China’s advanced machine tool exports to Russia soar after Ukraine invasion

China’s advanced machine tool exports to Russia soar after Ukraine invasion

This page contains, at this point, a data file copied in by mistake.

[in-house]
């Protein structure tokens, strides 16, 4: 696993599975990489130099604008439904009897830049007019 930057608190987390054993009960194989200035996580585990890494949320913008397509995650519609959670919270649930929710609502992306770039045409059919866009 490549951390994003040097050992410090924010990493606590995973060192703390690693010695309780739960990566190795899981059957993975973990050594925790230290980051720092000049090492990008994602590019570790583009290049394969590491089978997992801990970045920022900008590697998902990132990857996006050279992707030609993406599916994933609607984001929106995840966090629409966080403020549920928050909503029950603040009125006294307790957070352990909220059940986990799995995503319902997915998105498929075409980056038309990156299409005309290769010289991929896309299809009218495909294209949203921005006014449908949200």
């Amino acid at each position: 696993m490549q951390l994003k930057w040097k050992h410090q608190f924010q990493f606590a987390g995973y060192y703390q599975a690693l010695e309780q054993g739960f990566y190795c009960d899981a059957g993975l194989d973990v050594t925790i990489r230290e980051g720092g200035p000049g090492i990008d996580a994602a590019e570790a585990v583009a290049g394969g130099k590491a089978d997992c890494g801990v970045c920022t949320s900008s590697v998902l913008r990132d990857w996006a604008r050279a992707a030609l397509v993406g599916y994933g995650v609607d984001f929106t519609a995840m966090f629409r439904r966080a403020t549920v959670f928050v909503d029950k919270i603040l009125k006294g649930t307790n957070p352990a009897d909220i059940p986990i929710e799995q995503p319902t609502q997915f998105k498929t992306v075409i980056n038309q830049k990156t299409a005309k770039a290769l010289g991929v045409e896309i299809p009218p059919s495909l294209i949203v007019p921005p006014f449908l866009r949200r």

Chinese shipments to Russia of an important class of advanced machine tools have increased tenfold since the full-scale invasion of Ukraine, with the country’s producers now dominating trade in high-precision “computer numerical control” devices vital to Moscow’s military industries.The soaring shipments of CNC units, which permit extremely precise metal milling, have become a big concern to Ukraine’s allies as they seek to crack down on Russia’s access to the equipment.Russian customs returns show Chinese producers shipped $68mn worth of CNC tools in July, the latest verifiable figure available, up from just $6.5mn in February 2022 when Moscow launched the full-scale invasion.Michael Raska, assistant professor at Singapore’s S Rajaratnam School of International Studies, said CNC exports were an example of how China and Russia were being drawn into a deepening military-industrial partnership.“China and Russia share the same political interest, which is to challenge and confront the US,” Raska said. “The fact is Russia has been cut off from importing European machinery, it has no choice but to rely on China.” You are seeing a snapshot of an interactive graphic. This is most likely due to being offline or JavaScript being disabled in your browser.Russian imports of CNC tools from the EU, historically its main source, have dramatically fallen as restrictions have tightened since February 2022. Analysts said Moscow was seeking to obtain CNC tools from sources that would not be closed off by international controls.The customs returns show Chinese-origin CNC devices made up 57 per cent of Russian imports by value in July, up from just 12 per cent before the war. They suggest Moscow also continued to import substantial amounts of CNC tools made in Taiwan and South Korea. In November, the US imposed sweeping sanctions on all significant Russian importers of CNC tools — including some that had moved less than $200,000 of equipment since the invasion in February last year. Chinese companies that continue to trade with the Russian importers now risk action from the US that would imperil their ability to trade in other markets.Beijing insists it does not ship lethal weapons to Moscow and denies supporting its neighbour’s war effort, but also rejects the use of sanctions. Chinese shipments of products including oil, machinery, consumer goods and cars are helping to sustain Russia’s sanctions-hit economy. Xi Jinping, president of China, told Russia’s Vladimir Putin in October that annual trade between the two countries had hit a “historic high” of nearly $200bn.Allen Maggard, an analyst at the Washington-based conflict analysis organisation C4ADS, said CNC tools could “rapidly produce complex components from metal and other rigid materials with a consistent degree of precision and accuracy. These qualities make CNC machine tools particularly valuable for defence manufacturing.”They are also often large pieces of equipment, making them harder to smuggle into Russia from the west than smaller components such as microchips.A Financial Times analysis of export records shows some major winners from the Russian surge have strong links with China’s People’s Liberation Army. Wuhan Huazhong Numerical Control, for example, has increased exports to Russia. In 2017, it was the main contractor in a “Brain Switch Project” — a scheme to replace foreign CNC systems with domestic ones in the defence industry — and has worked with Chinese jet fighter maker Shenyang Aircraft Corporation.HuazhongCNC was itself the subject of US sanctions between 2008 and 2010 under an act banning the transfer of weapons technology or equipment to Syria, Iran and North Korea. The company did not respond to a request for comment. Emily Kilcrease, a former deputy assistant US trade representative, said Washington had been reluctant to use financial sanctions to target Chinese companies helping Russia because of concern that doing so would reduce the effectiveness of such measures in case of a crisis with Beijing.“That dynamic about overuse is very much on the administration’s mind,” Kilcrease said. “They know that these sanctions and export controls are never going to be perfect. And so what they’re really focused on is making sure that what Russia can get is inferior goods. It’s cost imposition — making it much more difficult and expensive for Russia to get these sorts of machine tools.” Analysis by the Bank of Finland Institute for Emerging Economies suggests the median price to Russia of a basket of Chinese goods that could support its war effort rose 78 per cent from 2021 to 2023. The price of Chinese exports of the same goods to other countries rose just 12 per cent.Existing US sanctions and export controls against Beijing’s military contractors over other issues have led many Chinese companies to disregard potential US sanctions risks, according to Alexander Gabuev, director of the Carnegie Russia Eurasia Center in Berlin.Many Chinese companies “expect that sooner or later, all companies linked to the People’s Liberation Army will be sanctioned”, Gabuev said. “So they think either you can try to stay on the market by avoiding deepening your military ties and get sanctioned anyway, or you can just go ahead with it.”How Russia has deployed the Chinese CNC devices it has imported is unclear. Maggard said he believed Russian defence plants were only “beginning to use Chinese CNC machine tools”. Analysts are yet to positively identify any being used on social media or during hours of propaganda footage filmed inside Russia’s high-tech military factories. CNC devices pictured are still all from European, Taiwanese, Korean or Japanese suppliers.This picture is supported by other sources. For example, customs records show CFT, a large now-sanctioned Russian importer of CNC devices, imported very few Chinese-origin products up to July. A leaked internal document from CFT shows it is a supplier to Russian defence manufacturers including Aeroscan, which produces the Lancet kamikaze drone that has inflicted serious losses on Ukrainian forces. CFT did not respond to a request for comment.Olena Yurchenko, an analyst at investigative and advocacy organisation the Economic Security Council of Ukraine, said it would be “almost impossible” to use a Chinese CNC machine in a plant that had based its production processes around a tool from another producer with different specifications.A preference among defence manufacturers for equipment from other countries may also reflect scepticism about the quality of Chinese machines. Maggard noted recent public comments from a Russian sector expert who said that Chinese tools were less precise, less accurate, and had shorter operational lifetimes than equipment made by German and Japanese companies.Video: Ukraine tech sector goes to war | FT Film